Maiden name dilemma

Hello all,


I got married in late January, and since then have been in the process of getting both my status and my husband's status updated at the Caisse Primaire d'Assurance Maladie. Since at the moment I am a vacataire at a language school, I do not have enough hours to be on my account so we did the paperwork to get me "rattaché" to his account.


Day 1: both of us went to the CPAM office, turned in the paperwork personally, asked if they needed to keep my old Carte Vitale and/or needed pictures (for both they said no, but keep reading). Then they made me sign "epoux ***" even though I explained that I did not change my name. Was told it was just for the "rattachement".


7 weeks later: get a letter in the mail with my "maiden name" completely misspelled and where I was now Madame *** asking me to mail them my old Carte Vitale. We write a letter asking to please rectify the spelling of my real name, and to leave it as it is on the card to avoid any kind of "identity misunderstandings" (if my name appears one way on passports, for example, but not on the Carte Vitale, I'm not sure if this is really life or death, but in my family I've seen how name differences can cause serious problems for my mother (American) married to my father (Mexican) in Mexico).


2 weeks after that: another letter, again to Madame ***, asking for a picture and to verify that all the info is correct, where my "nom de naissance" is finally spelled right, but my "nom d'usage" is still my husband's name.


Has anyone had any experience dealing with this? Tradition vs keeping your own name? Advice?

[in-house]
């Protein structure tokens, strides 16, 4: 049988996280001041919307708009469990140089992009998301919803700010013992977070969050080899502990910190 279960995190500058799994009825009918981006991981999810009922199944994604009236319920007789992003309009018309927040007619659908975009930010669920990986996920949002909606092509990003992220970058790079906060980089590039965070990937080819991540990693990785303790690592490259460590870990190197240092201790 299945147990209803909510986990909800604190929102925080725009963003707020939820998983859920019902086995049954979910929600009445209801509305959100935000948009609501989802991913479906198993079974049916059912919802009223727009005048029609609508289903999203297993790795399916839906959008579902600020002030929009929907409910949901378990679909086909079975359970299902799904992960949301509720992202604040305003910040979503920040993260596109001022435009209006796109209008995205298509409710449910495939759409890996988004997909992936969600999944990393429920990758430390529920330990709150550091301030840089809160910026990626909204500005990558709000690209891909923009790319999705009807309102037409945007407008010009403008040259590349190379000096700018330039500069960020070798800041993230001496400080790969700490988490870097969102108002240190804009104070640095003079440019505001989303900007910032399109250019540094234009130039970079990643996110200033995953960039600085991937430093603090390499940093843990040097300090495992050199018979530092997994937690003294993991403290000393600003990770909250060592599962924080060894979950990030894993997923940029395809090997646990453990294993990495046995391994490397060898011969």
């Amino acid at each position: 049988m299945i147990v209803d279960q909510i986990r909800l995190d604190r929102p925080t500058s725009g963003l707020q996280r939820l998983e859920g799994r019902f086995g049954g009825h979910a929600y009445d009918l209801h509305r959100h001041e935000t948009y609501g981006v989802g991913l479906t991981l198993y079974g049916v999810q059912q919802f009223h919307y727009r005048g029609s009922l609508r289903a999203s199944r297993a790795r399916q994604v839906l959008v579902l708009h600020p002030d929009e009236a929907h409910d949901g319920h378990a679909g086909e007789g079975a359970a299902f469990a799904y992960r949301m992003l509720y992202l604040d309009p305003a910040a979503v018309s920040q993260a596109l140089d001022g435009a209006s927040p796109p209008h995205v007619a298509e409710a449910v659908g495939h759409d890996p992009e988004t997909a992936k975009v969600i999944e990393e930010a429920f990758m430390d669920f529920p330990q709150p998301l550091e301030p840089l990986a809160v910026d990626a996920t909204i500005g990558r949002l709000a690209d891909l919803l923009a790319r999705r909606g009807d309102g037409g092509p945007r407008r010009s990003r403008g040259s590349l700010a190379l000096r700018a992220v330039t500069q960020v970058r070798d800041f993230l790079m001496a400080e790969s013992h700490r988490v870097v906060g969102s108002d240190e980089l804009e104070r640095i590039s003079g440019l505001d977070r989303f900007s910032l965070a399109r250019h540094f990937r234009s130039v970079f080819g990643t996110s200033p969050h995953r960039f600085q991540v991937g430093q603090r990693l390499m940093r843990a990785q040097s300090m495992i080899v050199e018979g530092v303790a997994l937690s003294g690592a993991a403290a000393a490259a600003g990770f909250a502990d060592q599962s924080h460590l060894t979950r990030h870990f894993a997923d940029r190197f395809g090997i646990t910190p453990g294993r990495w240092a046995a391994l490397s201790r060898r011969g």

My husband helped me by calling them today to explain yet again what the issue was, and he was told that we should write another letter with the picture that needs to be sent, but that in their system if I am "rattache" to his file, it's just going to have to be that way. I find this difficult to accept and am aggravated by it, so I want to know if it's worth my time or energy to deal with this or just let it be and try not to take it personally.


Advice? Help?

I was never asked to change my name nor did I sign on any notarized document officially changing my name, and I was always told it was optional. However, the tradition of adopting the husband's name is still very strong (it's the same story in Mexico, where I grew up and watched my mother go through the same prejudices and stereotypes and misunderstandings), and I guess I just thought it would be different by now...

Yes, as one notaire explained to me - they use generally the maiden name on official documents since: you may may change your husband, but you will always have the name you were born with.

Others will know more than me, especially Brian. In Ireland, your name does not legally change when you get married, but it has been custom for so many years to change to your husband's name that many think it is a legal change. Not sure what the position is in France.

My wife kept her name. It is an Italian name, my own is Scots. She had no problems in the UK, in her native Switzerland, Portugal whilst we were there and only a few bureaucrats guessing wrong that we are not married here. Our children have both names which gives them a very long family name but hard luck everybody. Both children are on my Carte Vitale. End of story as far as we are concerned - our reason is sometimes asked and given. My wife has books and articles that give her an academic reputation that she would lose and need to have started over again if she had changed and given the option for me to have changed by deed poll there was no way because I have published under my name for many more years than her. Whenever we have to explain it is almost immediately accepted. So, if you want to keep your name you can do so and people making difficulties may go ****.